Crypts & Blood: How to Relic Hunt in Rome
From the hearts of popes to chandeliers made of human spines, Rome offers plenty for visitors with a tendency toward the macabre. Plus, you won’t have to fight hordes of tourists.
Rome is home to hundreds of secret crypts and hidden reliquaries where the faithful pray to bits of bones and vials of blood, but you don’t have to be a devout Catholic to appreciate this underworld excursion into the hidden eternal city. Here are some of our favorite holy hotspots.
Santi Vincenzo e Anastasio a Trevi (Trevi Church of St Vincent and Anastasius)
Piazza Fontana Trevi
This tiny church on the popular Trevi Fountain square rarely gets noticed what with all the coin tossing going on across the cobblestones. But it is designated as a “pontifical parish” which means it isn’t important enough for the burial of the whole bodies of popes, but was instead good enough for their internal organs, namely their hearts. Because embalming of popes was strictly forbidden, many of their internal organs and sections of their hearts, known as praecordia in Latin, were removed after death to stop the decomposition process while they lied in state between death and burial. Those hearts were put in jars and rather than being thrown away, they were brought to this little church where they remain today in elaborate urns. A full list of the 22 popes whose hearts are here is carved in a marble plaque beside the altar. The practice ended after the death of Pope Leo in 1904.
Open most afternoons from 4 - 6:30pm.
Arciconfraternita Santa Maria dell'Orazione e Morte ( St. Mary of Eulogies and the Dead)
Via Giulia 262
This tiny church exudes images of death, from the winged skulls carved into the facade to the chandelier made of human spines in the basement crypt. The church was built in the 1500s over a cemetery where a group of devout Catholics buried abandoned corpses found around the city. It quickly became the meeting point for a secret society of widows and devout spinsters who still come here to pray for the lost souls in purgatory among the shelves of skulls and piles of human bones sorted by limb and body part. The church isn’t always open from the front so you should also try the back along the Tiber River, but either way, once you get in, you have to tip the nun three euro to get her to open the crypt and walk you down the short flight of stairs where she will leave you alone among the bones to contemplate mortality. The church and creepy crypt are undergoing a massive renovation and much-needed cleaning of layers of votive candle wax spilled on the marble floors and are set to reopen this summer.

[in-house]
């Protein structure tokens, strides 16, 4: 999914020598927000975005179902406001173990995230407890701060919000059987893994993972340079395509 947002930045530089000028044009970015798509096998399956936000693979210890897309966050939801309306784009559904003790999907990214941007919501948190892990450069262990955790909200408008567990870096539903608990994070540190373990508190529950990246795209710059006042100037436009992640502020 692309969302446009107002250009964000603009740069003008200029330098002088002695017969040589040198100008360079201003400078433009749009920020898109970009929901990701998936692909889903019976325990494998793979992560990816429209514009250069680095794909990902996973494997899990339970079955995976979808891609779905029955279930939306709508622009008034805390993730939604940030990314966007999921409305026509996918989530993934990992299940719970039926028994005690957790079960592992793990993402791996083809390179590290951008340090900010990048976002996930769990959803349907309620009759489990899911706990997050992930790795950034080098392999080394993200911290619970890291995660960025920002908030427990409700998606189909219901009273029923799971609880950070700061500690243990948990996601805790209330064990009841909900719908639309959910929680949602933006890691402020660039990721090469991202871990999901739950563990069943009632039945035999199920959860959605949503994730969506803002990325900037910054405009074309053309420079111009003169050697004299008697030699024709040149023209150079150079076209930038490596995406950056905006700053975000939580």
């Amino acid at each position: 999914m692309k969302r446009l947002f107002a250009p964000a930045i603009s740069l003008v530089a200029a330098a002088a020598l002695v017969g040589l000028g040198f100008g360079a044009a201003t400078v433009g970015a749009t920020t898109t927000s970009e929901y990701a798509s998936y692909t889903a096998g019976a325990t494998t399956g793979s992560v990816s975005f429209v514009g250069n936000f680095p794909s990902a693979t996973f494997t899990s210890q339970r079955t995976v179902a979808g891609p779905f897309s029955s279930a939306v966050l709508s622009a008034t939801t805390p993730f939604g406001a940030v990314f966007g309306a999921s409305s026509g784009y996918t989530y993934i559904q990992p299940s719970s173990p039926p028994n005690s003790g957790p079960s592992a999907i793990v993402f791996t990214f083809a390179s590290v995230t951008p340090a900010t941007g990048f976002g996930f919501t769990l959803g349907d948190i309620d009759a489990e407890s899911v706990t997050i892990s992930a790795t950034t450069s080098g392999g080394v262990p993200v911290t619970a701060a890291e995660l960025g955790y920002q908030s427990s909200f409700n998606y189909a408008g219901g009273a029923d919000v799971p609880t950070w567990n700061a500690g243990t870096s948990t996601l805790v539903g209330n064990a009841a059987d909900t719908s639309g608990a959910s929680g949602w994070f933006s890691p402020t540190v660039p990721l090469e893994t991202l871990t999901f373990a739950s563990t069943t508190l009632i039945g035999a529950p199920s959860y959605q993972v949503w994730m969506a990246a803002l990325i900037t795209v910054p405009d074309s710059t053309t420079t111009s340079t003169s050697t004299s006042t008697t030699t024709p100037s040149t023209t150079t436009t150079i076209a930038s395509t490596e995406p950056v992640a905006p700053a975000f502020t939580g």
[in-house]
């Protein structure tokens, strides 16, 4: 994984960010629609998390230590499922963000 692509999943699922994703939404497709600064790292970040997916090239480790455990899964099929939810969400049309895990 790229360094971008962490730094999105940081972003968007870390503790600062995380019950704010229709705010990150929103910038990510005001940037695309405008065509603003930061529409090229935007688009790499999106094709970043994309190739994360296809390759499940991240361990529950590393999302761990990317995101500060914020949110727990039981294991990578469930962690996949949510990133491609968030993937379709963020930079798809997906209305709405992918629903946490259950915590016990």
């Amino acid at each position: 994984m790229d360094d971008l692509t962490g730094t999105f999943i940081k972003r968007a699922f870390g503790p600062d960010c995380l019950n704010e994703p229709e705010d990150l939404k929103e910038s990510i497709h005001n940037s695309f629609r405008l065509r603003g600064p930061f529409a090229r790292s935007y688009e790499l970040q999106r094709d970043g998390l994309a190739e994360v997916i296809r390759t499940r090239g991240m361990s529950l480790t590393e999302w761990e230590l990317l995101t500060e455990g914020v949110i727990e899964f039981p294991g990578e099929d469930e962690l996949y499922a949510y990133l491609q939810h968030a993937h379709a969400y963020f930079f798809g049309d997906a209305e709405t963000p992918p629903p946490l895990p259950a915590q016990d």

Weekdays 10am to 12:15/4 - 6:30pm. Weekends 10am - 12:30/4-7pm.
Santa Maria della Concezione dei Cappuccini (Our Lady of the Conception of the Capuchins)
Via Vittorio Veneto, 27
When the Cappuccini monks, namesake for the creamy coffee drink, were forced to move to a new Roman friary in 1631, the papal powers told them to also take their dead with them, even though the new digs offered little in the way of adequate burial space. So the enterprising monks decided to debone their brethren and decorate their new church crypt with the remains, including skulls, fingers, femurs and pelvises. The decorations proved so elaborate and oddly beautiful, they continued dissecting their dead for more than 300 years, and now the bones of more than 4,000 friars who died between 1528 and 1870 adorn the lower church. There are full walls filled with staring skulls and floral ceiling depictions made from delicate finger and toe bones. There is even a special crypt made entirely of pelvises.
Open daily from 9am - 7pm.
Santa Maria in Cosmedin (St. Mary in Cosmedin)
Piazza della Bocca della Verità, 1
This fourth century church built over a pagan temple is perhaps best known for its giant Bocca della Verità or Mouth of Truth that has adorned the portico since 1632. Visitors line up for hours for a photo with their hand in the marble mask’s mouth which is said to bite the hand of anyone who is untruthful (though such a chomp is yet to be documented in its many centuries of existence). But the real hidden gem of this medieval church is the skull of St. Valentine kept in a flower-filled glass-encased reliquary in an enclave about midway down the left aisle of the quaint church. Visitors are asked to donate 50 euro cents to light a candle to pray to the skull for luck in love, but most just snap selfies and move on. On Valentine’s Day, the reliquary is backlit and put on display on the main altar of the church and adorned with roses left by lovers whose prayers were answered.